Veteran Stories:
Art Morris Hills


  • D-day, June 6, 1944, the Allied invasion through the norther coast of France. Barrage balloons seen floating above the ships were used to deter low-altitude enemy air attacks. HMCS Sioux, Art Hills' ship, was stationed at the Normandy coast, firing inland during the invasion.

    Art Hills
  • HMCS Sioux, a V class Destroyer. Art Hills was a radar operator for the duration of his service.

    Art Hills
  • The Russian government awarded Art Hills with this commemorative medal for the 60th anniversary of victory in the Second World War.

    Art Hills
  • Art Hills in his Navy blues.

    Art Hills
  • Art Hills, February, 2011.

    Historica Canada
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"My dad was upset [with his decision to enlist in the Royal Canadian Navy] because the religion we were in [Christadelphinism], we were conscientious objectors."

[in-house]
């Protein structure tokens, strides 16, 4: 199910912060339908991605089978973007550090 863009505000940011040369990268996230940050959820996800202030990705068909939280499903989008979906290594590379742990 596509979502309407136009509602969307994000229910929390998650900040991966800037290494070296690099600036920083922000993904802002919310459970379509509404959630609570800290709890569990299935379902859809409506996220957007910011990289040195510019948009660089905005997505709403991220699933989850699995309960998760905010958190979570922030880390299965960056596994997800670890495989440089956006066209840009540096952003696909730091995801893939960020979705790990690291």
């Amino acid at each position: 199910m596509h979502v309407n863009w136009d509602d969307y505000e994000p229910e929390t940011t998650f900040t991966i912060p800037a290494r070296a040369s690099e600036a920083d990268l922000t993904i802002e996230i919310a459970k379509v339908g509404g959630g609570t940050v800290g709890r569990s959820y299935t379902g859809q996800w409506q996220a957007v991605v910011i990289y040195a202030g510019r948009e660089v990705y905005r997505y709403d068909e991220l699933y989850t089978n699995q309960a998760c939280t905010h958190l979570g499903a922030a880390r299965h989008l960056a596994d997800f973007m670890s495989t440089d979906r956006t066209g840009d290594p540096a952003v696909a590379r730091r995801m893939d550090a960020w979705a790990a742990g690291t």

My dad was upset [with his decision to enlist in the Royal Canadian Navy] because the religion we were in [Christadelphinism], we were conscientious objectors. And he was real upset when I joined up. He also was upset when I started smoking (laughs). My job was on radar [as a radar operator in the Royal Canadian Navy V Class Destroyer HMCS Sioux]; watching that screen. I sat in a cabin and watched a screen. It told me the surface ships all around us. Subs [German U-boats] that would come up, you could pick off their conning tower. On a calm day, you could pick off their scope in the water, but in rough water you wouldn’t see it. Well, we had a rig that we could throw at them and get them to answer. You just sort of interrogate to see what the hell it was. Echo bearing: I think it’s a submarine. The guys on the rails and on the [depth charge] throwers, that was, the Americans called them ash cans but they were depth charges [anti-submarine weapons]. All the depth charges were preset, so if you got sunk, get the hell away from there buddy because they’re going to blow up. We were ferrying big stuff to Russia [on the Murmansk Run, escorting supplies to the Soviet Union’s Arctic ports], big guns and some tanks and some aircraft, because she threatened to pull out of the war if she didn’t get some help. Well, they’re supposed to be our allies, but that was questionable. But we used to swap them cigarettes and their cigarettes were that much tobacco [gestures] and the rest was just a tube. Of course, we were only paying 10 cents a deck for them. Ten cents a deck at the canteen. Oh yeah, there was a sorrow island on the west coast of Norway and four destroyers went in there and the other three British destroyers had cleared their after messdeck. And they took civilian kids and moms and dads and kids onboard. But we weren’t prepared [for that], we were just in at the last. So our after messdeck was not cleared. But we went in to help them. They took nearly the whole town off, took them to Kola Inlet, put them on freighters to take them in the convoy back to Britain. My birthday, May 28th and D-Day [the Allied Normandy landings] was June the 6th [1944]. And going across the [English] Channel, I know I cried. And we were there 20 some odd days bombing inland. You couldn’t get away from the big guns going off because you’re onboard. We’d get a target from an army guy inland. But those guns going off, boy, you couldn’t get away from them. The gunners had special gear over their faces and over their ears but we didn’t. But we operated out of Scapa Flow [the Royal Navy’s principal base, in the Scottish Orkney Islands], so we go back up to Scapa Flow and continue whatever they gave us to do with the [Murmansk Run] convoys. Well, we lost two guys on convoy. They used to have tow planes towing what they called drogues but they were just the frames of aircraft. And the anti-aircraft guys were supposed to shoot at them, well, they clipped the cables once and this thing went into a glide and crashed on our flagdeck and hit two of the flagmen. One of them died that night. No burial at sea. No, they’re buried in Scapa Flow.
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